“So. You wanted to know about Morgan Bennett,” I said.

            He stopped trying to speak, but his eyes continued to plead.

            I shook my head. “Not gonna happen. You wanted this, right? This lifestyle? Wanted to be the gangster king, is that it?”

            He shook his head violently.

            “You never stopped to think about how one becomes a king, though, did you? To become the king, the old king has to die. And the old king is still alive. The old king paid me to find you,” I said. “Morgan Bennett was a decoy. Granted, he’s in a dumpster out in the valley now, but he wasn’t important.”

            I knelt down next to him, reached my hands for him. “You’re important. That’s a nice thought to go out on, isn’t it?”

            He only screamed for a minute.

There you have it. Chapter 1 of SEND HIM ROUND. I hope you dig. I’m taking the weekend off, but Monday I will have some more Instinct news.

Until then, do yourself a favor and go listen to “King of Jeans” by Pissed Jeans.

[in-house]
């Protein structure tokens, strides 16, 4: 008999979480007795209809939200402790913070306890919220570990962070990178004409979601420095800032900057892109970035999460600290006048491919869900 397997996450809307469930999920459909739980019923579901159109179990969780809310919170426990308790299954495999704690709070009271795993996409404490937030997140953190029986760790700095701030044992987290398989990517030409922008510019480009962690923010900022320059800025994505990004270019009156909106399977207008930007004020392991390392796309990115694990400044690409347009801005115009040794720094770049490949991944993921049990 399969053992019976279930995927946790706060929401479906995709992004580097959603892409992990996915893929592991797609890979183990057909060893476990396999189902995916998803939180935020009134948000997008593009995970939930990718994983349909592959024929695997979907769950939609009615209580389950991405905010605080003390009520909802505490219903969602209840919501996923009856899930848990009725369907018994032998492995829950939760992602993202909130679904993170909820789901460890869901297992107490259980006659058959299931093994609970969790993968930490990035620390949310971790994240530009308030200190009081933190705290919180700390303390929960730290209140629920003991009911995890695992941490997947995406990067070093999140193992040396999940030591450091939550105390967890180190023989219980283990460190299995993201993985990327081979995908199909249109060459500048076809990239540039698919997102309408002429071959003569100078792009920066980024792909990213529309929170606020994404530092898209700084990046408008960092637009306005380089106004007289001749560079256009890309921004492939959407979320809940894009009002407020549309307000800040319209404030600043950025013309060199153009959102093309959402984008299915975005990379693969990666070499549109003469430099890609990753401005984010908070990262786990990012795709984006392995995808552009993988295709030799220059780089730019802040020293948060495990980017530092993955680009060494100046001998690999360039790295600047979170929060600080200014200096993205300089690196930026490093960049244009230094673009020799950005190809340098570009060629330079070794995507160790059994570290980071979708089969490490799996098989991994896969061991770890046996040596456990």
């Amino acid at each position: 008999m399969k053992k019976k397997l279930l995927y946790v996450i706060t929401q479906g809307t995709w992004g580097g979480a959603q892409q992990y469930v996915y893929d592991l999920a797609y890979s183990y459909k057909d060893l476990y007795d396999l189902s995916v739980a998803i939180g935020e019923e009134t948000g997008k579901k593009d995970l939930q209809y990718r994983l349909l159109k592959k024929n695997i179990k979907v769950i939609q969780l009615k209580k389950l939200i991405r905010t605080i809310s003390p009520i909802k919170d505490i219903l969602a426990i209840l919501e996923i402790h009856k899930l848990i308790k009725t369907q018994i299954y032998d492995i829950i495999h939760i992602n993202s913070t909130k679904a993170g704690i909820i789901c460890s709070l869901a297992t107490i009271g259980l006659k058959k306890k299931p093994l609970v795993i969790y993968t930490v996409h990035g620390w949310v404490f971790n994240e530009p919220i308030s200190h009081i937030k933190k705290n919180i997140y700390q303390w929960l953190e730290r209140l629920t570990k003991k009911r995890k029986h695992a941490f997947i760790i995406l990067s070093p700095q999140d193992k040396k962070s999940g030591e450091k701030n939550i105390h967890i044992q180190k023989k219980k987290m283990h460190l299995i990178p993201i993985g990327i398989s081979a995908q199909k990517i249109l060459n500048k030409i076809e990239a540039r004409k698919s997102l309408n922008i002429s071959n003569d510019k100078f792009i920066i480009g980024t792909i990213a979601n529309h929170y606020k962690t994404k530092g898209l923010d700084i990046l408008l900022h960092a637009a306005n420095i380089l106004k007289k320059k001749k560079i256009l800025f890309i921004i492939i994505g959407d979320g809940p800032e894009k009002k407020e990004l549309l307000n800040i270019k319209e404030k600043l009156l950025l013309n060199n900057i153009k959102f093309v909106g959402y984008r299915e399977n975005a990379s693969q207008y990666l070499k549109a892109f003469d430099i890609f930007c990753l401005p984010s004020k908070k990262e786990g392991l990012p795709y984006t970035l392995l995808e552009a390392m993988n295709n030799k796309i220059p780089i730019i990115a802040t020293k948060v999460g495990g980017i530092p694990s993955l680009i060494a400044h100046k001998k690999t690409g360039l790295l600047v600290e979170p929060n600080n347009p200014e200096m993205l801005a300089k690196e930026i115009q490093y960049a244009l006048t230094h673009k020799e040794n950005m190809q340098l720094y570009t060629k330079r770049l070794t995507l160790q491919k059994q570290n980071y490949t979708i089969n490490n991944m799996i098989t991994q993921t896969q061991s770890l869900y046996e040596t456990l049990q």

Creating Comics, my way, part 5

Today’s update is going to be kinda short, so I apologize in advance.

Sami just sent me a couple of additional pieces of art, one to be used as the inside front cover, one to be used as the inside back cover.

Here’s the back cover image:


Creepy no? The other image, for the front cover, is incredible. Part of making creator-owned comics is thinking about all the design features that go into them. There’s no one else to do this job for me. There’s no one else to pick up my slack, so I have to be on the ball and make sure all the parts are there, that everything’s lined up.

And I love inside front cover designs. You get a killer piece of art, and then you obscure it all with your names. Sami set the front piece up perfectly, with a fantastic image and lots of white space for the credits. Also, space at the bottom, for the legal stuff. That’s (hopefully) going to be important down the road.

So I have a couple things I want to share, related to Instinct.

First, again, is the brand-new Facebook page:!/Instinctinprogress